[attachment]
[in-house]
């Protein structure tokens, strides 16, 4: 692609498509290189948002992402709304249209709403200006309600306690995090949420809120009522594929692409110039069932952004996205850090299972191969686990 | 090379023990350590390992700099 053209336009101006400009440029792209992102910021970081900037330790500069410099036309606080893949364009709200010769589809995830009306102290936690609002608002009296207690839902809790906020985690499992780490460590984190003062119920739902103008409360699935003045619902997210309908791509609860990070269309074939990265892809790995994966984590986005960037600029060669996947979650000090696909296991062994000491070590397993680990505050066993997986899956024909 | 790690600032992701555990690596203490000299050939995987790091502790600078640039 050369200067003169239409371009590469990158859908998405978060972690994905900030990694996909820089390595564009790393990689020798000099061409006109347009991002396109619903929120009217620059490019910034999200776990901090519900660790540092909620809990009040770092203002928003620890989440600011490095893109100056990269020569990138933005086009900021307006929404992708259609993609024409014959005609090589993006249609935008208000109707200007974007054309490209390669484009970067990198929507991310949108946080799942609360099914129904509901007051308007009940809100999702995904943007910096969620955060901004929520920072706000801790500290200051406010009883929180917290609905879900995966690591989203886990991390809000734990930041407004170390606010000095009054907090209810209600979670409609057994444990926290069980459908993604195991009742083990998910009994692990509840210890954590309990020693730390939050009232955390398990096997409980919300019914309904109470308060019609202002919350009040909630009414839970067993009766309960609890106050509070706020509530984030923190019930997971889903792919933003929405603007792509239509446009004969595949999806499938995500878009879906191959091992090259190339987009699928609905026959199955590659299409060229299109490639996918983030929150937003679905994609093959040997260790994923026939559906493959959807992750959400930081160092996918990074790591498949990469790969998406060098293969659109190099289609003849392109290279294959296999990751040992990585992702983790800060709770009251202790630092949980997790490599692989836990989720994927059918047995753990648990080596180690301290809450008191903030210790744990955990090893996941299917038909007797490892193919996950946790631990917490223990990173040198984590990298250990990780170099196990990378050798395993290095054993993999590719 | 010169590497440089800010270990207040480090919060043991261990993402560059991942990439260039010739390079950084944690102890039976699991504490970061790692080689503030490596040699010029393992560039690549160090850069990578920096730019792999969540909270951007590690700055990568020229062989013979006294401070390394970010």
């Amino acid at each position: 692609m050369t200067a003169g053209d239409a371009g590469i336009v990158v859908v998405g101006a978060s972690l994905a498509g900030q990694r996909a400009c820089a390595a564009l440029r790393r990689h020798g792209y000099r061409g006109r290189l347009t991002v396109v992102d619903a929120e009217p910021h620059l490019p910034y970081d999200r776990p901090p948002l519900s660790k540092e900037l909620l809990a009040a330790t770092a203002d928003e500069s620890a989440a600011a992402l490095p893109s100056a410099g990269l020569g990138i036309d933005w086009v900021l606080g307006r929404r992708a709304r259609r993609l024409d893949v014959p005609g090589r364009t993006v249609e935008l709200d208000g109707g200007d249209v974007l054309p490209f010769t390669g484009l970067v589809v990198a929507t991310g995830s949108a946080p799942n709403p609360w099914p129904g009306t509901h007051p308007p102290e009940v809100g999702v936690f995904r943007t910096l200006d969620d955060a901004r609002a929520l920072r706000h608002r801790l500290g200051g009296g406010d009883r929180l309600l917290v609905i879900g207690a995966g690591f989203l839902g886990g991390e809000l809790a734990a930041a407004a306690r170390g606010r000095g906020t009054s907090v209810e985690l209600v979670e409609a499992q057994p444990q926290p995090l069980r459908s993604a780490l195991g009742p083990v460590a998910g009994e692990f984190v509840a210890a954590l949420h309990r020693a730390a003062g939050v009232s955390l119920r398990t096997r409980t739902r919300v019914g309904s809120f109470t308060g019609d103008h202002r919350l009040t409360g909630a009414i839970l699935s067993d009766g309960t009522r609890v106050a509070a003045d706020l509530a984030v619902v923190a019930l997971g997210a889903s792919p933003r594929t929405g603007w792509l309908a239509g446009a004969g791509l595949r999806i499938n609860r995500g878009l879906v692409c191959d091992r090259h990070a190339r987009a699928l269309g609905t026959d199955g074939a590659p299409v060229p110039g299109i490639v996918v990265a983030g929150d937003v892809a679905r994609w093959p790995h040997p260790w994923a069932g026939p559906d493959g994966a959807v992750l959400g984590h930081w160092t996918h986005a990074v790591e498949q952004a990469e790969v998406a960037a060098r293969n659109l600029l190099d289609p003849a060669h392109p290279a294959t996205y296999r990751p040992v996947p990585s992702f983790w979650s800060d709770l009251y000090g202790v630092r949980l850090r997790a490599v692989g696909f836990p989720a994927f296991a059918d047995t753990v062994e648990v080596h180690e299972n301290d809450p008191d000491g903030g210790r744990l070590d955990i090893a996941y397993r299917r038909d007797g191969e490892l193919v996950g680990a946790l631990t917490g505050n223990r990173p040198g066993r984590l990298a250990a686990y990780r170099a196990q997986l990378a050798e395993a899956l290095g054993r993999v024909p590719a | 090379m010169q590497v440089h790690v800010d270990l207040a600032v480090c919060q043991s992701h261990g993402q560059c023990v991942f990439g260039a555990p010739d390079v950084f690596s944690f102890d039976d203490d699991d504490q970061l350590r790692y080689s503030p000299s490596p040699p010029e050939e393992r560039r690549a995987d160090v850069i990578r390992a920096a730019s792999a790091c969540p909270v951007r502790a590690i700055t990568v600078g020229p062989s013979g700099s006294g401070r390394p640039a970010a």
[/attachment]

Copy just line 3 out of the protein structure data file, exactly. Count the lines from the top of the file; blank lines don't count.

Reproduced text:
């Amino acid at each position: 692609m050369t200067a003169g053209d239409a371009g590469i336009v990158v859908v998405g101006a978060s972690l994905a498509g900030q990694r996909a400009c820089a390595a564009l440029r790393r990689h020798g792209y000099r061409g006109r290189l347009t991002v396109v992102d619903a929120e009217p910021h620059l490019p910034y970081d999200r776990p901090p948002l519900s660790k540092e900037l909620l809990a009040a330790t770092a203002d928003e500069s620890a989440a600011a992402l490095p893109s100056a410099g990269l020569g990138i036309d933005w086009v900021l606080g307006r929404r992708a709304r259609r993609l024409d893949v014959p005609g090589r364009t993006v249609e935008l709200d208000g109707g200007d249209v974007l054309p490209f010769t390669g484009l970067v589809v990198a929507t991310g995830s949108a946080p799942n709403p609360w099914p129904g009306t509901h007051p308007p102290e009940v809100g999702v936690f995904r943007t910096l200006d969620d955060a901004r609002a929520l920072r706000h608002r801790l500290g200051g009296g406010d009883r929180l309600l917290v609905i879900g207690a995966g690591f989203l839902g886990g991390e809000l809790a734990a930041a407004a306690r170390g606010r000095g906020t009054s907090v209810e985690l209600v979670e409609a499992q057994p444990q926290p995090l069980r459908s993604a780490l195991g009742p083990v460590a998910g009994e692990f984190v509840a210890a954590l949420h309990r020693a730390a003062g939050v009232s955390l119920r398990t096997r409980t739902r919300v019914g309904s809120f109470t308060g019609d103008h202002r919350l009040t409360g909630a009414i839970l699935s067993d009766g309960t009522r609890v106050a509070a003045d706020l509530a984030v619902v923190a019930l997971g997210a889903s792919p933003r594929t929405g603007w792509l309908a239509g446009a004969g791509l595949r999806i499938n609860r995500g878009l879906v692409c191959d091992r090259h990070a190339r987009a699928l269309g609905t026959d199955g074939a590659p299409v060229p110039g299109i490639v996918v990265a983030g929150d937003v892809a679905r994609w093959p790995h040997p260790w994923a069932g026939p559906d493959g994966a959807v992750l959400g984590h930081w160092t996918h986005a990074v790591e498949q952004a990469e790969v998406a960037a060098r293969n659109l600029l190099d289609p003849a060669h392109p290279a294959t996205y296999r990751p040992v996947p990585s992702f983790w979650s800060d709770l009251y000090g202790v630092r949980l850090r997790a490599v692989g696909f836990p989720a994927f296991a059918d047995t753990v062994e648990v080596h180690e299972n301290d809450p008191d000491g903030g210790r744990l070590d955990i090893a996941y397993r299917r038909d007797g191969e490892l193919v996950g680990a946790l631990t917490g505050n223990r990173p040198g066993r984590l990298a250990a686990y990780r170099a196990q997986l990378a050798e395993a899956l290095g054993r993999v024909p590719a | 090379m010169q590497v440089h790690v800010d270990l207040a600032v480090c919060q043991s992701h261990g993402q560059c023990v991942f990439g260039a555990p010739d390079v950084f690596s944690f102890d039976d203490d699991d504490q970061l350590r790692y080689s503030p000299s490596p040699p010029e050939e393992r560039r690549a995987d160090v850069i990578r390992a920096a730019s792999a790091c969540p909270v951007r502790a590690i700055t990568v600078g020229p062989s013979g700099s006294g401070r390394p640039a970010a």